Wimbledon 2019: Women's field remains wide open after another day of highs and lows

It’s telling that eight out of the last nine Grand Slams have been won by a different champion and, on account of the opening three days here at the All England Club, it’d come as no surprise to see this theme continue

Samuel Lovett
Wimbledon
Wednesday 03 July 2019 21:43
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Wimbledon Championships in numbers

The unpredictability which has characterised the women’s game over the past two years is showing no sign of fading at these Wimbledon Championships. Big names have fallen, favourites underwhelmed and plucky underdogs thrilled.

It’s telling that eight out of the last nine Grand Slams have been won by a different champion and, on account of the opening three days here at the All England Club, it’d come as no surprise to see this theme continue.

Karolina Pliskova has long been thought of as a Grand Slam champion-in-waiting. And having hurtled past Monica Puig 6-0 6-4 in the second round, the Czech showed why she stands as one of the front runners for this year’s Wimbledon crown.

“I feel like I’m improving every day on grass,” said Pliskova, who arrived at Wimbledon full of confidence after scooping her third WTA title on grass at Eastbourne last week.

“The title in Eastbourne helped me feel more confident and to get more used to the surface.”

Pliskova dropped just two points on serve as she zoomed through the first set in 20 minutes. Puig offered more resistance in the second, breaking her opponent in the ninth game, but it was to make little different to the outcome of this match.

It was a very different afternoon for Simona Halep, though, who laboured to a 6-3 4-6 6-2 victory against Mihaela Buzarnescu.

This was the second encounter between the two Romanians, with a 16-year-old Halep comfortably claiming victory when they first met in Italy in 2008.

This was an altogether different affair, with an animated and resilient Buzarnescu taking the game to her younger rival.

Although Halep’s consistency eventually saw her to victory – she made 16 unforced errors compared to her opponent’s 38 – it was Buzarnescu who caught the eye.

Thumping cross-court winners; stinging forehand shots down the line; and a never-say-die attitude that endeared her to those who had turned out to watch the spectacle on Court Two – Buzarnescu delivered a show on her way to defeat.

It was a result that reaffirmed doubts over Halep’s Wimbledon credentials. The Romanian has struggled for form on the grass courts of the All England Club – having made it as far as the last four in 2014 where she lost to Genie Bouchard – and it was similar story against Buzarnescu. Halep struggled at times to deal with her rival’s aggression and lacked variety in her game plan, preferring to scurry back and forth across the baseline.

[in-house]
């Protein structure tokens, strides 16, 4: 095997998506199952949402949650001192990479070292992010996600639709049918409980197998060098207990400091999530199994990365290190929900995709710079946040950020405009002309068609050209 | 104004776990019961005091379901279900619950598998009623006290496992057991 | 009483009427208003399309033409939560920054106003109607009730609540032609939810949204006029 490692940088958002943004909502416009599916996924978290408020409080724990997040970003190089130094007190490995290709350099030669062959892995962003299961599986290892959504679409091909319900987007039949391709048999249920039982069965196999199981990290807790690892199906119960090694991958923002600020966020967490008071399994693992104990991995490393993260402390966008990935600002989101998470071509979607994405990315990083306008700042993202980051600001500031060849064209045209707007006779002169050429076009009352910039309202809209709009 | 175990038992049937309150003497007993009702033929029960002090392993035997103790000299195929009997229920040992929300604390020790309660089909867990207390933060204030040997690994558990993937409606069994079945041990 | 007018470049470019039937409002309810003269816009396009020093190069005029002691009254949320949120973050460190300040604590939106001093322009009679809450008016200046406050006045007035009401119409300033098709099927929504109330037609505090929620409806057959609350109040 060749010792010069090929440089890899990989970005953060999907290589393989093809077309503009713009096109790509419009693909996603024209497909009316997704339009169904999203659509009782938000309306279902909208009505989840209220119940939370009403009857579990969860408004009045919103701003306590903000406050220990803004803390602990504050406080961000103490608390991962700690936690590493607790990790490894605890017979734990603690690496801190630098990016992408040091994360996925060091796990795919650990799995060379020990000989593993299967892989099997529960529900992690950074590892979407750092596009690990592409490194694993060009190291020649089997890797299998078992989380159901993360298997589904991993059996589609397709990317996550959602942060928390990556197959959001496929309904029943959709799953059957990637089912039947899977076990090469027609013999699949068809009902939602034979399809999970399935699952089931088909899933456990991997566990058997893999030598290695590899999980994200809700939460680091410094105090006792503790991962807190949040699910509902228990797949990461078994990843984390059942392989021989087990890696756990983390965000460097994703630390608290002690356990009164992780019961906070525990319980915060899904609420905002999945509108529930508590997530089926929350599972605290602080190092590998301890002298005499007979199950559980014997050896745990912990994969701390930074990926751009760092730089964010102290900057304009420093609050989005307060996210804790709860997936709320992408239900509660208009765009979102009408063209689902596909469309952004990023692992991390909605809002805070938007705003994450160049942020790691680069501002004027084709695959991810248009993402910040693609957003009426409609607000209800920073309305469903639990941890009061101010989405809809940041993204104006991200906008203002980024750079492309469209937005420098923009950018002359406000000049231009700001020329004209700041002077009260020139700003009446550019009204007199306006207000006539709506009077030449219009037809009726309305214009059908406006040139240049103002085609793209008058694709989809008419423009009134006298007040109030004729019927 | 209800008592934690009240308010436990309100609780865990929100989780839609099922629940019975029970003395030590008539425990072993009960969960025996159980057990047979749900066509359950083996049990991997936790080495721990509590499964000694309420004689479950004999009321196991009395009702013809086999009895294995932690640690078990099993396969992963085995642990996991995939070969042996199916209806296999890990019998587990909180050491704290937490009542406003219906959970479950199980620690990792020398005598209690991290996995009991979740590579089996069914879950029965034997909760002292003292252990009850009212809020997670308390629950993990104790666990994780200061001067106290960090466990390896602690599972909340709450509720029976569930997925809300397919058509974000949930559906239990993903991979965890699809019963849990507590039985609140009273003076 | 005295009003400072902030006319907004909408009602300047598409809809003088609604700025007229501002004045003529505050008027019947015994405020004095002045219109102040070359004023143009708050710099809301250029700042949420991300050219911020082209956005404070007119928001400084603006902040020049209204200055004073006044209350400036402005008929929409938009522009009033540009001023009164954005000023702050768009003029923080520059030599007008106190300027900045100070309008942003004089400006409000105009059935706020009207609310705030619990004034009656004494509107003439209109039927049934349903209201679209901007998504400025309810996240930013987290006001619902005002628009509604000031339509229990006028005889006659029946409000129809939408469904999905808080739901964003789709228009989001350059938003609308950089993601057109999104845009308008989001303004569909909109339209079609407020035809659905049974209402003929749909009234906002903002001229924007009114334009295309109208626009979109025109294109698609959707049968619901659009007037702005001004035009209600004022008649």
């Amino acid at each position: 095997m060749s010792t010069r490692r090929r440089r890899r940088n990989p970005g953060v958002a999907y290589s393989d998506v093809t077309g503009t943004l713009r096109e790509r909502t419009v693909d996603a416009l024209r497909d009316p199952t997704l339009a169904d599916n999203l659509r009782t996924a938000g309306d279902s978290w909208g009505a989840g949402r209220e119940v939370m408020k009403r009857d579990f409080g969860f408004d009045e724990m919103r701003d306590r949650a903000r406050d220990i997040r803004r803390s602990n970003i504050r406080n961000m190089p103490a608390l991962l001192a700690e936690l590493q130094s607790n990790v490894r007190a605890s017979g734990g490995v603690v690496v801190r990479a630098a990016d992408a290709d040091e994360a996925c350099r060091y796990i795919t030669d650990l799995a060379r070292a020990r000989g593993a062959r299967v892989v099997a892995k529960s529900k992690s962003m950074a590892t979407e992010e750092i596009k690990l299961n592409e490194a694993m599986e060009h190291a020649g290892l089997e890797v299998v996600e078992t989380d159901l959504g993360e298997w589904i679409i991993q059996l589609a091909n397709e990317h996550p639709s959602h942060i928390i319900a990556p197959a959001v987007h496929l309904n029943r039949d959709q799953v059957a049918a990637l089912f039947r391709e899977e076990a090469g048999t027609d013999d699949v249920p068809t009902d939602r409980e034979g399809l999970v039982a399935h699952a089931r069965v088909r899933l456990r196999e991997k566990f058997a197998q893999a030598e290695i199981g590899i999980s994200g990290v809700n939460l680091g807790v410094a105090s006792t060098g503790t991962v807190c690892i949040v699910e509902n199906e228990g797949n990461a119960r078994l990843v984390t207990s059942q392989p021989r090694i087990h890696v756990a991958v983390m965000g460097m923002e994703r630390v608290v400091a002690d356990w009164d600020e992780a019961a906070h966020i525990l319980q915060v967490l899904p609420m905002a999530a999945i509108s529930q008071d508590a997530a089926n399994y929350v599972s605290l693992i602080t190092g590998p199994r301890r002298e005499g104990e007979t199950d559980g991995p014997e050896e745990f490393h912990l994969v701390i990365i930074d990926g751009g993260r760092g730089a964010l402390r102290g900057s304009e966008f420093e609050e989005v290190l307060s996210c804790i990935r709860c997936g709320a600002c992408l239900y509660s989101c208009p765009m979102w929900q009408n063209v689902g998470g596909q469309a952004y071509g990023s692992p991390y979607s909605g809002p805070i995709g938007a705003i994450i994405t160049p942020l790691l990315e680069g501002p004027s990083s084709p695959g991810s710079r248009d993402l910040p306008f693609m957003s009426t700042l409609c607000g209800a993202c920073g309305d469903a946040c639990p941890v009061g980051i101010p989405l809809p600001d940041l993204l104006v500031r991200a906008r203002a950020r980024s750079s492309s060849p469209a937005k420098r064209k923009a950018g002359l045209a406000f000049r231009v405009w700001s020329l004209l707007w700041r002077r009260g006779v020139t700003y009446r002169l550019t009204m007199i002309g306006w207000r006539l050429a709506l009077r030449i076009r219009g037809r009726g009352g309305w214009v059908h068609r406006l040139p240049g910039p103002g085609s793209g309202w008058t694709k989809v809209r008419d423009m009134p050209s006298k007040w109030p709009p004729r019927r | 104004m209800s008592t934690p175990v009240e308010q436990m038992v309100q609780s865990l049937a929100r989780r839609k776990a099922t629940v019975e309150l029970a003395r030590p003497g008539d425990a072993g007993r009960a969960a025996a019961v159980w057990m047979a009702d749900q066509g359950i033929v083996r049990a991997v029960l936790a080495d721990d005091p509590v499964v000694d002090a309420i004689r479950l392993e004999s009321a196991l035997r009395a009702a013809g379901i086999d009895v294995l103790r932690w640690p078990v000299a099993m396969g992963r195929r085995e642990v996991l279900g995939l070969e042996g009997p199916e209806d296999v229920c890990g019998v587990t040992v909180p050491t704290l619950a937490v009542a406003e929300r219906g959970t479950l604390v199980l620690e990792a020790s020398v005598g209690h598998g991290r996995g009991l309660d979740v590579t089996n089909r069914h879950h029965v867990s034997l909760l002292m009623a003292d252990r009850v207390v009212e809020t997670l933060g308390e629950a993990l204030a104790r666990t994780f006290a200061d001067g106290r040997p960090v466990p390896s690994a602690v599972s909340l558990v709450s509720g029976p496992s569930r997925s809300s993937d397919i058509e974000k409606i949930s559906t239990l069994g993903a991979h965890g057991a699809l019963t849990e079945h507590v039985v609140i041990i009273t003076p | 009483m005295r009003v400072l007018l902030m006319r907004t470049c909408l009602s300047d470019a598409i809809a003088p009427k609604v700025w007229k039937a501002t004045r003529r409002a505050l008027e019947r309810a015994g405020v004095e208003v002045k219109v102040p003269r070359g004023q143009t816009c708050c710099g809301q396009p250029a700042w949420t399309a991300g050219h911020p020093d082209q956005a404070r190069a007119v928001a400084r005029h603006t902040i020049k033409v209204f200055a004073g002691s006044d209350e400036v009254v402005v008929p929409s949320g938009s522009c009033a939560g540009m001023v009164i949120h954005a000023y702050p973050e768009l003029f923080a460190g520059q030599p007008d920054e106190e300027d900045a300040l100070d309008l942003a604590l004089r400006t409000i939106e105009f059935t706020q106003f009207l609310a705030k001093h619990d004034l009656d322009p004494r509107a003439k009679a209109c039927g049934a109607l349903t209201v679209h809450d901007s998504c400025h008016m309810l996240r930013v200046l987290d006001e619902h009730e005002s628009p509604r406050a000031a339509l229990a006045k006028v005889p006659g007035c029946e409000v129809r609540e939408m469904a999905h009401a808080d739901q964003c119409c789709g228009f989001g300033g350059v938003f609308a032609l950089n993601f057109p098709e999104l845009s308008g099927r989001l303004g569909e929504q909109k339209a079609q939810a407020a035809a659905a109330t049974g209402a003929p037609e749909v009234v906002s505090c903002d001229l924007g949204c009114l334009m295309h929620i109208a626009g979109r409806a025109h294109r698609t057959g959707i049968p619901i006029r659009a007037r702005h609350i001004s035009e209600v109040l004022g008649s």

On the back of such a display, and with others performing to far greater and more clinical levels, the 2018 French Open champion has much work to do if she’s to venture into the latter stages of this year’s Championships.

Whereas Halep underwhelmed, America’s Cori Gauff once again defied all expectation in crushing Magdalena Rybarikova in straight sets.

After her exploits against Venus Williams, the 15-year-old took it up another gear here at the Championships. It was a masterclass display from the American, whose explosive power, intelligent shot-making and relentless will to win consigned an opponent 15 years her senior to a 6-3 6-3 defeat in one hour and nine minutes.

An experienced grass-court player, Rybarikova looked to deploy a variety of creative shots – angled forehands, cushioned drop shots, serve-and-volleys – in an attempt to out smart the teenager. But it was ultimately in vain. Riding a wave of confidence from the off, Gauff had an answer to nearly every one of her opponent’s questions. It was a complete performance from the youngster and one that reaffirms her status as one of the game’s most exciting prospects.

Halep is through to the third round of Wimbledon

”I’m still shocked I am even here,” Gauff said afterwards. “I played well on pressure points, she was serving amazing. I’ve not been able to relax, there is so much going on.

“I believe I can beat anyone across the court.”

Elsewhere, Caroline Wozniacki, who has never made it past the fourth round, beat unseeded Russian Veronika Kudermetova. The Dane, seeded 14, needed a tie-break in the first set and went on to win 7-6 (5) 6-3.

And there was disappointment for home hopeful Heather Watson, who let an opportunity to match her best showing at Wimbledon slip from her grasp.

The British No 2 made an impressive start against 20th seed Anett Kontaveit, but faded badly and bowed out 7-5 6-1 in an hour and 14 minutes.

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